A credential phishing campaign using the legitimate SuperMailer newsletter distribution app has doubled in size each month since January 2023.
“In January this campaign was limited to only a handful of emails, but in May we have seen thousands reaching inboxes,” Brad Haas, cyber threat intelligence analyst at Cofense, told SecurityWeek.
The campaign was discovered courtesy of a unique string included by SuperMailer in an embedded URL within the phishing email. This string is only visible to the email recipient by hovering the cursor over the link – but it shouldn’t have been there. It is the result of a coding error made by the threat actor, but its presence links multiple different phishes to the same campaign.
“The error occurred in a small subset of what has turned into a high-volume credential phishing campaign,” writes Cofense in a report on the campaign. The volume of phishing emails containing this error has continuously increased until, by May 2023, they accounted for 5% of all phishing emails discovered by Cofense.
While analyzing these emails, Cofense discovered other unique identifiers. The firm widened its search to include those additional identifiers, looking for phishes that did not include the error but still reached users’ inboxes. It discovered that by May 15, 2023, a colossal 14% of all phishing emails found since January were part of the same SuperMailer campaign.
The techniques used in this campaign are not new, but the combination is proving successful in getting through technological phishing defenses. These include open redirects, varied senders, URL randomization, and reply chains appended to some of the emails which may make them more likely to pass SEG evaluation or appear legitimate to recipients. Although open redirects are discouraged, they can still be found on even high profile sites – this campaign, for example, used one found on YouTube.
The combination of these techniques with the customization and mass-mailing capabilities of SuperMailer has enabled the phishing emails to reach inboxes protected by a variety of secure email gateways including Proofpoint, Microsoft ATP, Cisco Ironport, Mimecast, Fortinet, and TrendMicro.
The social engineering element of the emails is the tried and tested – and still evidently successful – request for password details.
For now, even large phishing campaigns are still achieved without using the evolving capabilities of artificial intelligence (AI) such as that demonstrated first by ChatGPT. This is probably just a cost/return judgment by the attackers.
“The threat actors’ current approach is to use very basic content templates and randomization of very small portions of the email,” explains Haas. “They’re casting a wide net by sending so many emails. Adding personalized AI-generated content to each email would involve significant investment of time and resources, and given the current success of the campaign in its effort to reach inboxes, the threat actors would likely not feel a need to change tactics.”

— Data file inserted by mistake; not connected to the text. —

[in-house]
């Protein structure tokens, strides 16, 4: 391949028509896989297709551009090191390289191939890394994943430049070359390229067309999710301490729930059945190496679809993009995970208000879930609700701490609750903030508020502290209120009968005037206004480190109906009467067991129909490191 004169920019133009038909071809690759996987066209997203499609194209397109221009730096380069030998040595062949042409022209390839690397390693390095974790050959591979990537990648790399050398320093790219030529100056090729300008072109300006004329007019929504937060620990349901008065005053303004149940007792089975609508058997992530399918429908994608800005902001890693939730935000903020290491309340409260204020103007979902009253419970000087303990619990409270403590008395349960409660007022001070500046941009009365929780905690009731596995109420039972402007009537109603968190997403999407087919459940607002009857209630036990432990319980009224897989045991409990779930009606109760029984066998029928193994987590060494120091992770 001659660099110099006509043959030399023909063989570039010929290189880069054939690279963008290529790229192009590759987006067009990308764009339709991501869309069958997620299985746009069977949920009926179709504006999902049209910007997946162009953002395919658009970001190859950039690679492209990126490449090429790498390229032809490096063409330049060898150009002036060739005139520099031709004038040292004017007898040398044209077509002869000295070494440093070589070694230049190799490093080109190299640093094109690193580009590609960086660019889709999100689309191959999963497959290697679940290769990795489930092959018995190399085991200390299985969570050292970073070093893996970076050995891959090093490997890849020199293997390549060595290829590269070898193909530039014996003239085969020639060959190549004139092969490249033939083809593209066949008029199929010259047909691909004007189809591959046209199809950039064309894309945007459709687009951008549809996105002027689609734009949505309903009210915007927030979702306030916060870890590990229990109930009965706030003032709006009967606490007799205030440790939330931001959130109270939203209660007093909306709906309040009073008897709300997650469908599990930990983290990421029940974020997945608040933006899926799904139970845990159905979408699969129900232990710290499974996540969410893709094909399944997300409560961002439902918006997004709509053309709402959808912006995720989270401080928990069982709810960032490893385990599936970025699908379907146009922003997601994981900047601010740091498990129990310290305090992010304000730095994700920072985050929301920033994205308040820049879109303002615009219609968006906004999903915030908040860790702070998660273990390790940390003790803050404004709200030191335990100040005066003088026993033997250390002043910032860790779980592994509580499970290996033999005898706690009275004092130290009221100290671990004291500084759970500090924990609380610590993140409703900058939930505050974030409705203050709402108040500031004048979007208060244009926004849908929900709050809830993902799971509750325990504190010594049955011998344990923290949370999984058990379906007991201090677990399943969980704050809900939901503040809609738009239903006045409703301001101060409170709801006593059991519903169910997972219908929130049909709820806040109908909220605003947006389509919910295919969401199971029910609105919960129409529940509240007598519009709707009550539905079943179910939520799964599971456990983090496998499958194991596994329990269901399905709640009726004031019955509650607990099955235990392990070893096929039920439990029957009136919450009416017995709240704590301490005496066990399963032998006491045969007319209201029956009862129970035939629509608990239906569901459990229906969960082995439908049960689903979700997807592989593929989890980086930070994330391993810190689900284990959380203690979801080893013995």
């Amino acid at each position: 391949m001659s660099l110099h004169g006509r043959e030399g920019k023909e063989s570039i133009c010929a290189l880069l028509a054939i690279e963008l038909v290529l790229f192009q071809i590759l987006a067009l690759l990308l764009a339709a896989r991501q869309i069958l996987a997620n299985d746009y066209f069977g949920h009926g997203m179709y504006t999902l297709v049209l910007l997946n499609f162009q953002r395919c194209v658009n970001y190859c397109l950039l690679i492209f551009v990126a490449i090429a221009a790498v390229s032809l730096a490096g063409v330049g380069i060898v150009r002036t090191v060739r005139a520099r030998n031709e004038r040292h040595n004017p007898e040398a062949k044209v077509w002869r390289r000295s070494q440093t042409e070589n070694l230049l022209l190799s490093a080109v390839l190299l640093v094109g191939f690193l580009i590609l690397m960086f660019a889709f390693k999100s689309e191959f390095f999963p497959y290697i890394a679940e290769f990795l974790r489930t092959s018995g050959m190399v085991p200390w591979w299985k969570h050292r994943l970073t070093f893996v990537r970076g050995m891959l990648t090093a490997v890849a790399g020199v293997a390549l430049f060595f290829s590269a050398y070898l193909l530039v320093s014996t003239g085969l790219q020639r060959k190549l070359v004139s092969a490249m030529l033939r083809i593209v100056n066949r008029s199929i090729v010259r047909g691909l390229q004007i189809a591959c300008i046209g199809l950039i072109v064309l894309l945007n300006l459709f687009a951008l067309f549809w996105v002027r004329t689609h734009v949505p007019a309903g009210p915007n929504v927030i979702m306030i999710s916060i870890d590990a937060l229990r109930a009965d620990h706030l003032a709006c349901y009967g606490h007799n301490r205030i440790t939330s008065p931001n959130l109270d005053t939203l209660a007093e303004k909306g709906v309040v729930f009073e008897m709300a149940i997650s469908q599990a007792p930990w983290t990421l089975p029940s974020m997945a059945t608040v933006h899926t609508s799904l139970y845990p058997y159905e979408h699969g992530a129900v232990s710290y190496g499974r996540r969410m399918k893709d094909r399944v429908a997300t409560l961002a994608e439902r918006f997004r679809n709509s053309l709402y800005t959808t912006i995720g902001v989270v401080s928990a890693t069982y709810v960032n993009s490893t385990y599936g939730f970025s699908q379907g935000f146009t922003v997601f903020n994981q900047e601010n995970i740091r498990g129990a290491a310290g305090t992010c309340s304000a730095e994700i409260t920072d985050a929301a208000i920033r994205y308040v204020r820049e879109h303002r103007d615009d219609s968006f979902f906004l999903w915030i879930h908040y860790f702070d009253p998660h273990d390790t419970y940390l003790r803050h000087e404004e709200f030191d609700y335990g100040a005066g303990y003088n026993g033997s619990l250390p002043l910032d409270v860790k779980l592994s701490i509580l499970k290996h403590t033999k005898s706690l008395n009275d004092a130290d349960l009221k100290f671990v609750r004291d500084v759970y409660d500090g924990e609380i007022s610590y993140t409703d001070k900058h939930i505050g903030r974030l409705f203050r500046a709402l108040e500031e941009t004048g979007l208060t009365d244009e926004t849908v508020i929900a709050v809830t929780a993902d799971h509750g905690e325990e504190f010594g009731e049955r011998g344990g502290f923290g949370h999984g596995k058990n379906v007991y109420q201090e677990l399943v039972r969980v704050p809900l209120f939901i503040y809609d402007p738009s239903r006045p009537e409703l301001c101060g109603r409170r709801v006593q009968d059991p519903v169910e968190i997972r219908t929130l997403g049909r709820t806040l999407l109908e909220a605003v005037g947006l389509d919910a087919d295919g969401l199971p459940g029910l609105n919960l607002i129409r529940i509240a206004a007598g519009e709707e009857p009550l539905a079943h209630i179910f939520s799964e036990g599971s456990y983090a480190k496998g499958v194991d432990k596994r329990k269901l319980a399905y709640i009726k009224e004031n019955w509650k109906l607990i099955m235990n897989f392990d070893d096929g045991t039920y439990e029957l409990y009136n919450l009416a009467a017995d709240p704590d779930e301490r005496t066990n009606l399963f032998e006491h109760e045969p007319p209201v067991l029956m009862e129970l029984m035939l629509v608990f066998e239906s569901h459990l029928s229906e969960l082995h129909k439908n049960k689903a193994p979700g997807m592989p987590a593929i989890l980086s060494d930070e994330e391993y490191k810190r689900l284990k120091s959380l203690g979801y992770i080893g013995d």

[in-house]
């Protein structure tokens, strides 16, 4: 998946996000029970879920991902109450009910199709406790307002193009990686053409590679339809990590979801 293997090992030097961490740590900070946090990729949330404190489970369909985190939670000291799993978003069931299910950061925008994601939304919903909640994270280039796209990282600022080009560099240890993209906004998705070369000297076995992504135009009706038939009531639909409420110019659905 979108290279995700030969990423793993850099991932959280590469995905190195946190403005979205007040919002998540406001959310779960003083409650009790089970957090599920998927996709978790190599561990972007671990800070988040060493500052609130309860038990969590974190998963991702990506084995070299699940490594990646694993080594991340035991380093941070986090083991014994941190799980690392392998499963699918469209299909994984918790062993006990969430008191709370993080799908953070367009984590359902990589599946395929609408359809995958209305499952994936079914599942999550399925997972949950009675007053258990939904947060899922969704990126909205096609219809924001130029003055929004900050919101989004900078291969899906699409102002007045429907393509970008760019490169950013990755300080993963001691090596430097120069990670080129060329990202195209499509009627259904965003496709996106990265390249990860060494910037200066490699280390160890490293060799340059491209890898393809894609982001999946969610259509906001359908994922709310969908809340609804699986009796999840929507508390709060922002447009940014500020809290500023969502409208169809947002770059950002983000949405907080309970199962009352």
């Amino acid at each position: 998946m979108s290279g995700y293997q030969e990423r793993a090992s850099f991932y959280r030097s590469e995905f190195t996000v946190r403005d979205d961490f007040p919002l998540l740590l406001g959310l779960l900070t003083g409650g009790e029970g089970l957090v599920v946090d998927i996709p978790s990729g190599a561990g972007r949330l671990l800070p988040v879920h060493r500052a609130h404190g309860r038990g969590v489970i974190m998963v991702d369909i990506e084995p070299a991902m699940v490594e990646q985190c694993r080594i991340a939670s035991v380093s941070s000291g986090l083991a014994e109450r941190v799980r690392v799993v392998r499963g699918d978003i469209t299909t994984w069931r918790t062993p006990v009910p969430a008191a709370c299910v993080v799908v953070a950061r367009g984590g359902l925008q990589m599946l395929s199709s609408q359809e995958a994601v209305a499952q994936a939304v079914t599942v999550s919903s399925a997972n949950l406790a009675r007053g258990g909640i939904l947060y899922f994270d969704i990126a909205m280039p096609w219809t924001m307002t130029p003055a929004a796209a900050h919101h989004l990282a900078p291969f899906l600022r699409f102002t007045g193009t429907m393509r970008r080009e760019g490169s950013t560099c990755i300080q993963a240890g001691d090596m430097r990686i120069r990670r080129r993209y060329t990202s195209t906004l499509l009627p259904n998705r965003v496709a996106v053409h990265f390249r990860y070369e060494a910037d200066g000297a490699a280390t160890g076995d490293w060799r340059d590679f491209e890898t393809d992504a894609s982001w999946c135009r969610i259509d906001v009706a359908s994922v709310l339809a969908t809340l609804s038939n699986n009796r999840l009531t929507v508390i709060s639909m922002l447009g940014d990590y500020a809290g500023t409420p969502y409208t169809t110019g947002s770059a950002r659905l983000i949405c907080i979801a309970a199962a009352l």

The ’wide net’ cast in this campaign is reaching users in sectors including construction, consumer goods, energy, financial services, food service, government, healthcare, information and analytics, insurance, manufacturing, media, mining, professional services, retail, technology, transportation, and utilities.
The question posed by this campaign, which uses known technology and old social engineering, is how can we detect and prevent phishing.
“Will trained human-beings ever be able to completely defeat phishing/socially engineered attacks? No,” says Haas. “As social engineering tactics become more sophisticated, any well-trained person can still fall for these.”
But there’s scope for partial success. “Can employees who are educated and trained properly see things that intuitively cause them to report a potential threat? Yes,” he continued. “Can the same be said about technology? That depends on the intelligence you are feeding the technology and what it’s trained to detect.”
He concludes, “It is extremely important to have a security solution that makes use of both technology and human intuition. Technology can reduce the load on humans by blocking further instances and variants of what humans have already recognized as a threat. But as threat actors modify their tactics, human training and intuition will always be a critical line of defense.”
The bottom line is that it is a cost/return issue for the attackers. For phishing campaigns such as this, a combination of technology and awareness training may eventually tilt the cost/return in favor of the defenders. History tells us, however, that when defenses improve, attackers become more sophisticated. Waiting in the wings for that time are more sophisticated and better targeted phishing campaigns generated by AI. The war between attackers and defenders never ends – it just changes.
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